April 11, 2017
Episcopal Church in Western Massachusetts sends letter to Governor Hutchinson
end state-sponsored executions
April 11, 2017 [Springfield, Mass.] – A letter signed by the Rt. Rev. Douglas John Fisher, IX bishop of Western Massachusetts, and the members of the Social Justice Commission will be delivered to Governor Asa Hutchinson’s office tomorrow as part of a national effort to stop the state-sponsored execution of seven men on death row beginning Easter Monday. The letter clearly outlines the Episcopal Church’s condemnation of the death penalty in any circumstance. Episcopal churches in Arkansas have been mobilizing to raise awareness and create opportunities to pray for death row inmates and for the families of their victims. The Commonwealth of Massachusetts does not permit state-sponsored execution but many states still do.
Adding their voices to the cry for mercy, this letter to Little Rock comes with the prayers of the Church in Western Massachusetts. “We understand that each man has been found guilty and sentenced to die in accordance with the laws of Arkansas. We ask that you consider the mercy that Jesus offers all sinners, a mercy transcending human understanding and the inevitably imperfect system of human justice.” The letter, in its entirety, is reprinted below.
April 11, 2017
Tuesday in Holy Week
State Capitol Room 250
Dear Governor Hutchinson,
In the words of Saint Paul, grace and peace to you from God our Father and the Lord Jesus Christ. We are writing to you as Christians who follow the God of love, mercy, justice, and compassion to ask you to spare the lives of seven men scheduled for execution in Arkansas in the coming weeks: Bruce Earl Wood, Don William Davis, Stacey E. Johnson, Ledell Lee, Jack Harold Jones, Jr., Marcel Williams, and Kenneth Williams. We understand that each man has been found guilty and sentenced to die in accordance with the laws of Arkansas. We ask that you consider the mercy that Jesus offers all sinners, a mercy transcending human understanding and the inevitably imperfect system of human justice.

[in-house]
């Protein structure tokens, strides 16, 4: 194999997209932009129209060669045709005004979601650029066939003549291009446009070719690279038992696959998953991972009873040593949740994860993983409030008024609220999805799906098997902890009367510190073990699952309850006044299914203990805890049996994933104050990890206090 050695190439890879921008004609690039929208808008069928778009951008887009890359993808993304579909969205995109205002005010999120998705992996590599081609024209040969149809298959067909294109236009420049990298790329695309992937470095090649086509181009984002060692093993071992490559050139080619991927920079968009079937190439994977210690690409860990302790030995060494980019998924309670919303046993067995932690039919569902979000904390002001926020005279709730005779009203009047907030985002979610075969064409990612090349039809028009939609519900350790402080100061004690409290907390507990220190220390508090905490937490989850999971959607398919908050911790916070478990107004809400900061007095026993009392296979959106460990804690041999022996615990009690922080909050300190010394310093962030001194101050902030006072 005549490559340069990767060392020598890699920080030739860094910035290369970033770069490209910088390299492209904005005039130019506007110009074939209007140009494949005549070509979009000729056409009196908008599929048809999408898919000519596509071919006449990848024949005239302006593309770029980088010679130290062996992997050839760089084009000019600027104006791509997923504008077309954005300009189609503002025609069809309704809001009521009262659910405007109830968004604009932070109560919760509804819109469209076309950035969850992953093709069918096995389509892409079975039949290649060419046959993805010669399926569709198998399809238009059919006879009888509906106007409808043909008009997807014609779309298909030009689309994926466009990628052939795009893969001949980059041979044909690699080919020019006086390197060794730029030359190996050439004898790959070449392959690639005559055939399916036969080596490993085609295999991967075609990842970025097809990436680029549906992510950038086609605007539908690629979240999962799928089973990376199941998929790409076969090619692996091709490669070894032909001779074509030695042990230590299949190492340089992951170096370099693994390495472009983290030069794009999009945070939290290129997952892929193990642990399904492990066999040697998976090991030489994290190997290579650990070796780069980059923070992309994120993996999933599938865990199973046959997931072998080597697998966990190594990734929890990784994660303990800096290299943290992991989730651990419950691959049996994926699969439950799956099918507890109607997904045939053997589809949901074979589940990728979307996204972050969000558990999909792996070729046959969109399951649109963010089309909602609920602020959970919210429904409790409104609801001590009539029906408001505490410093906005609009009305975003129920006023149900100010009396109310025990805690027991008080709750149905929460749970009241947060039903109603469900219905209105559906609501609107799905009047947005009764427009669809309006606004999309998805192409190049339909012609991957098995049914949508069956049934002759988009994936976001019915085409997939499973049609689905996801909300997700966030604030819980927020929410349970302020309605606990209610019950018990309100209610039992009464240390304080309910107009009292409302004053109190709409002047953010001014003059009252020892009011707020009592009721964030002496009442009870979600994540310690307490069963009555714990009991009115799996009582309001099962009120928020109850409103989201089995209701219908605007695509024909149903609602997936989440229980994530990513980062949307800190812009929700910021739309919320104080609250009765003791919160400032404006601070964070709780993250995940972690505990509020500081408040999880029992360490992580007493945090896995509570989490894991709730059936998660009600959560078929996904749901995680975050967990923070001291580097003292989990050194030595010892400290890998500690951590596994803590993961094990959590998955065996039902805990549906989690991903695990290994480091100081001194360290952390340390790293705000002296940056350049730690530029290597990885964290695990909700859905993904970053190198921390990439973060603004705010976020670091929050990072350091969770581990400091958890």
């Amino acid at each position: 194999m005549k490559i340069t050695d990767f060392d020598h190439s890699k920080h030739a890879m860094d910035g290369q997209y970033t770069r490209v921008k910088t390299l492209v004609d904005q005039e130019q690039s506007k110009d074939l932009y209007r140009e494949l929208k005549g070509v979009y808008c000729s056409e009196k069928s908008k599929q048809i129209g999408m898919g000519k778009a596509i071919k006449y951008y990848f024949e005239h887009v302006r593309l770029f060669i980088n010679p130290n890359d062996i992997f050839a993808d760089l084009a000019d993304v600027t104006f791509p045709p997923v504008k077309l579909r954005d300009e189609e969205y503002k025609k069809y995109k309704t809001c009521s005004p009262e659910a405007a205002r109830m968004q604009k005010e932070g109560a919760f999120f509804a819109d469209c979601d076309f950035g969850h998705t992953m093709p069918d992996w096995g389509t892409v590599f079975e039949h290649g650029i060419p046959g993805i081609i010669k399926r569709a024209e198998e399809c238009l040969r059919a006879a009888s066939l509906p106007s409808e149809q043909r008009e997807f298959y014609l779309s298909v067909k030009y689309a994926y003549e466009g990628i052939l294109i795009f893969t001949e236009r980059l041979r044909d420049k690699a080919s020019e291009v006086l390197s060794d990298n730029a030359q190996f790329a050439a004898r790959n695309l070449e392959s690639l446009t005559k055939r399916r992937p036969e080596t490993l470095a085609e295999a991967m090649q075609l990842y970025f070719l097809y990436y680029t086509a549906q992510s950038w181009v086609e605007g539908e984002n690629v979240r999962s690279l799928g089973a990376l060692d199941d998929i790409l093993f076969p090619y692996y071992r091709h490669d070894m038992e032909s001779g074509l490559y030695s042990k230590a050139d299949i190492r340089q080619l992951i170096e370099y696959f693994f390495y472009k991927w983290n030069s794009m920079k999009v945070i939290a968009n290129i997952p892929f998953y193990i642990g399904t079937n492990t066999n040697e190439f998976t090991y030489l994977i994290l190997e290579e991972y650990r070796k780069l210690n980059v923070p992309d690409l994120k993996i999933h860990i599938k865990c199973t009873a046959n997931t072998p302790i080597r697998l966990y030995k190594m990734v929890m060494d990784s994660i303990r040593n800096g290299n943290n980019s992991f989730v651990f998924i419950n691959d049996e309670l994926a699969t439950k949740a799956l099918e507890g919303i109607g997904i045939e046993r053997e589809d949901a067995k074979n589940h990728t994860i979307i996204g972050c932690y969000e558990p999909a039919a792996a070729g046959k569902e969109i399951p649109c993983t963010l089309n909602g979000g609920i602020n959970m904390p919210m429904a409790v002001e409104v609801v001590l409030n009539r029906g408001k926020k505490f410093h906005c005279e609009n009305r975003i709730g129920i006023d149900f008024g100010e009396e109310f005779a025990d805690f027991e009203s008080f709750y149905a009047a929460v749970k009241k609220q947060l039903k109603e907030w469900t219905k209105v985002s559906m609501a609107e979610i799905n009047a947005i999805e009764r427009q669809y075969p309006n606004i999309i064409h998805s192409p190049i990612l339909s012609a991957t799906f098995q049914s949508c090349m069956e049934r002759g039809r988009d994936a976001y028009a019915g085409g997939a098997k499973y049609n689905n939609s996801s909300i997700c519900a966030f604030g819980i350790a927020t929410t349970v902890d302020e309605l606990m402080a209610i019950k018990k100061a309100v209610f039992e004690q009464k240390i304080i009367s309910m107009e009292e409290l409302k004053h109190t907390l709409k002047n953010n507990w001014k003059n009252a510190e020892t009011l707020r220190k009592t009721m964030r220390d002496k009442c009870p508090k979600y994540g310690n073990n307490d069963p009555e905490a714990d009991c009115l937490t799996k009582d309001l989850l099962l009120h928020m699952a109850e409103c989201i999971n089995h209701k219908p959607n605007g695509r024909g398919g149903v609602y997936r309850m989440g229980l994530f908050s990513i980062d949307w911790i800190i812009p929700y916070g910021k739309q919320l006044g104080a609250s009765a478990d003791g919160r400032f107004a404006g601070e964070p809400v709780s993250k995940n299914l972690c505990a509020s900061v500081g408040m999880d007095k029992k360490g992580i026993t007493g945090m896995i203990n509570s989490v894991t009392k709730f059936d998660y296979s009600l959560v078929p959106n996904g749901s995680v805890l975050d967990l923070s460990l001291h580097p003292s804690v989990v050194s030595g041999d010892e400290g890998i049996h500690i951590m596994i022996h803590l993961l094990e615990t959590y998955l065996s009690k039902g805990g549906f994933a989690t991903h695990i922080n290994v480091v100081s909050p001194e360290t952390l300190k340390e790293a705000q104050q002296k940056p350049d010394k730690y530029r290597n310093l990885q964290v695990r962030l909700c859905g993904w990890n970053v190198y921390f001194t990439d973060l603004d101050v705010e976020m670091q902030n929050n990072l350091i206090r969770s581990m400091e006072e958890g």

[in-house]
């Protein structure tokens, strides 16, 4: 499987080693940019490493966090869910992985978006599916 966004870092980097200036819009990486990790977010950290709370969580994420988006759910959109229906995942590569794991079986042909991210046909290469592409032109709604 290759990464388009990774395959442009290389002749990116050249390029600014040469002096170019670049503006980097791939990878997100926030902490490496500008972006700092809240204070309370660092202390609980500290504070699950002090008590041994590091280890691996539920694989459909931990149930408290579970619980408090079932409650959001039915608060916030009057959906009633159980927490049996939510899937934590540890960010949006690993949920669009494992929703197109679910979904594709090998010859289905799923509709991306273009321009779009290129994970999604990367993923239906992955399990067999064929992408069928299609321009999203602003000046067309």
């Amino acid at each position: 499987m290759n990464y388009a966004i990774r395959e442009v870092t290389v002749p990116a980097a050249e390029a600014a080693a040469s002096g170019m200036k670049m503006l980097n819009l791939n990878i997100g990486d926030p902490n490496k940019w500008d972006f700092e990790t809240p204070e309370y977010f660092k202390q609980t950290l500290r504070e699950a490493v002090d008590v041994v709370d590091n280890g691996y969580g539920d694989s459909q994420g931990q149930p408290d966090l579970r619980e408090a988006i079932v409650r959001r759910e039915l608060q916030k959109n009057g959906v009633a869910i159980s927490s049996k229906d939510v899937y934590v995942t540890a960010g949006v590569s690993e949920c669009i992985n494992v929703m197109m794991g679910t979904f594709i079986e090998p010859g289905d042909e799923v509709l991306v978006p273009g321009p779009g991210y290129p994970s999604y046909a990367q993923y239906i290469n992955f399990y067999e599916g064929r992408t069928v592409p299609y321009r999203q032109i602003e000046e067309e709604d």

We write to you as parishioners and clergy of the Episcopal Diocese of Western Massachusetts. Although we live at a distance, our bond with you is a Christian bond of affection and love. We grieve the enormous suffering endured by the victims of the heinous crimes that were carried out by the prisoners now condemned to die. We know that Jesus, himself an innocent victim, likewise suffered torment before he died, hanging on the cross between two criminals. Jesus responded to the suffering and injustice that he endured with non-violent love. As followers of Jesus, we believe that murder – whether it be carried out by criminals or enacted according to the laws of the state – grieves the heart of the living God.
The Episcopal Church has officially opposed the death penalty for more than half a century, and Church leaders have been working for decades to end capital punishment. We are convinced that murdering murderers – taking “an eye for an eye” – will never lead to the just, fair, and humane society that all of us long to create. What’s more, the Church is painfully aware of the ongoing racial and socioeconomic biases in our legal system, which reflect centuries of prejudice and unjust discrimination against African-Americans and other minorities. We likewise remain concerned about cases of wrongful conviction and the execution of innocent people.
We do not come to you as lawyers or sociologists but as people of faith, immersed in our Holy Week journey toward the cross. We believe that the message of the cross applies to everyone: human beings are capable of depravity and evil, yet God remains with us and will never cease inviting us to repent and change course. Thanks to the resurrection, we believe that God’s love and justice are stronger than sin and death. Executing the children of God during the Easter season is particularly heartbreaking and offensive to us. We pray that you will exercise your wisdom, compassion, and power to spare the lives of these men. Society can hold them accountable for their crimes without carrying out legalized murder.
This Holy Week and in the coming season of Easter joy, we pray for you, your staff, the victims of crime, those who have been murdered, and those condemned to die in the state of Arkansas. May God hear all of our prayers and bless our lives so that we may be living witnesses to the power of Jesus Christ’s resurrection.
The Rt. Rev. Dr. Douglas John Fisher, IX Bishop of Western Massachusetts
Ms. Lee Cheek, Co-Chair (Grace Church in the Southern Berkshires)
The Rev. Dr. Harvey Hill, Co-Chair (St. David’s, Agawam)
Ms. Alexizendria Link (St. Luke’s Episcopal Church, Worcester)
The Rev. Dave Woessner (St. Michael’s-on-the-Heights, Worcester)